Scan the cupsd.conf for a section that looks like this:
<Location /admin> AuthType Basic AuthClass System ## This Section Restrict Access to Local Domain Order Deny,Allow Deny From All Allow From 127.0.0.1 </Location>
Change AuthType Basic to AuthType Digest. Basic authentication sets up a Web browser to send Linux users passwords as plain text.
There are four steps to understand the process of printing!
A print job is submitted by a user / by a program
The file destined for the printer is stored in a print queue which creates two files per print job in the directory: /var/spool/cups, one of the file contains the actual data to print and the other one contains information about the print job.
The cupsd printer daemon acts as the print spooler
The conversion of print data is done as:
The data type is determined using the way: /etc/cups/mime.types
/etc/cups/mime.convs helps to convert data into PostScript
After converting, the program called pstops (which is in /usr/lib/cups/filter/pstops) using to count no of pages, which is written to /var/log/cups/page_log
CUPS uses other filtering as pstops is needed. For eg. psselect of pstops makes it possible to limit the printout to a certain selection of pages. Even you may use, ps-n-up option of pstops allows to print several pages on one sheet.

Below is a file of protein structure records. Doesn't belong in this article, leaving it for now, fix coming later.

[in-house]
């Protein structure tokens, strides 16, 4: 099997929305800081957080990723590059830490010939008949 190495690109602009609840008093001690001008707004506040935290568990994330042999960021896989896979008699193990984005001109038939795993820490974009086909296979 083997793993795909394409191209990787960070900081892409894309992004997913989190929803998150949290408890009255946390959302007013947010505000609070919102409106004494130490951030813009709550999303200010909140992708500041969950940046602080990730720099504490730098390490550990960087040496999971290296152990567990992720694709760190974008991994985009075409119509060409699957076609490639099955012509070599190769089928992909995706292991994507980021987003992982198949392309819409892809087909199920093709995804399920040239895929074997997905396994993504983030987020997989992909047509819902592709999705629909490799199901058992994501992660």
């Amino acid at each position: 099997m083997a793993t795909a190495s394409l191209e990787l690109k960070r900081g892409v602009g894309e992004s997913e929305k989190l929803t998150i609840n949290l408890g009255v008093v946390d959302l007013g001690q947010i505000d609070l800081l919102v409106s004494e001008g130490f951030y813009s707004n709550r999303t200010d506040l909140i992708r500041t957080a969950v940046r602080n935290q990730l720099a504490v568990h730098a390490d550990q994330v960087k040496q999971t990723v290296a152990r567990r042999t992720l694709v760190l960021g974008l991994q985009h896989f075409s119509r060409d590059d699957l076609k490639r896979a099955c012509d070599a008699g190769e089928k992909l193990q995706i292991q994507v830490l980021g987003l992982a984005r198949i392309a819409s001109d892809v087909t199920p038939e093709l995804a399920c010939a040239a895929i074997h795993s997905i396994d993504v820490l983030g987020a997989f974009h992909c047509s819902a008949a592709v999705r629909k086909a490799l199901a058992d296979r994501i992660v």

Note: To know more about filtering, see, usr/share/doc/packages/cups/sum.html. CUPS can use printers shared from computers under Windows and network printers using the SMB protocol. You configure a “Windows printer using Samba”. Basically, all you have to tell CUPS is the address of the printer, as in smb://server/printer
If the selected printer is not a PostScript printer CUPS starts the proper filter to convert data into the printer-specific format and for instance it is as in /usr/lib/cups/filter/cupsomatic
CUPS may use another kind of filter / backend depending on connection. They are found in, /usr/lib/cups/backend and you may see them by using the command: ls /usr/lib/cups/backend
When the print job has been transferred to the printer, print spooler deletes the job and starts processing the next steps. When job is deleted, the print data file in /var/spool/cups is removed.
Notes: Actually, the file that has information about the print job is not deleted. The first job is named as c00001. The no is increased for each file by one. Remember, /etc/printcap (which I mentioned earlier) is a link to /etc/cups/printcap and it is generated & updated automatically by cupsd and is relevant for a no of applications such as OpenOffice / MS Office
So, Where is the Log Files…. That Should Help to Track the Error_Log Files!
The log files of CUPS are stores in the directory: /var/log/cups. Actually there are three files named as: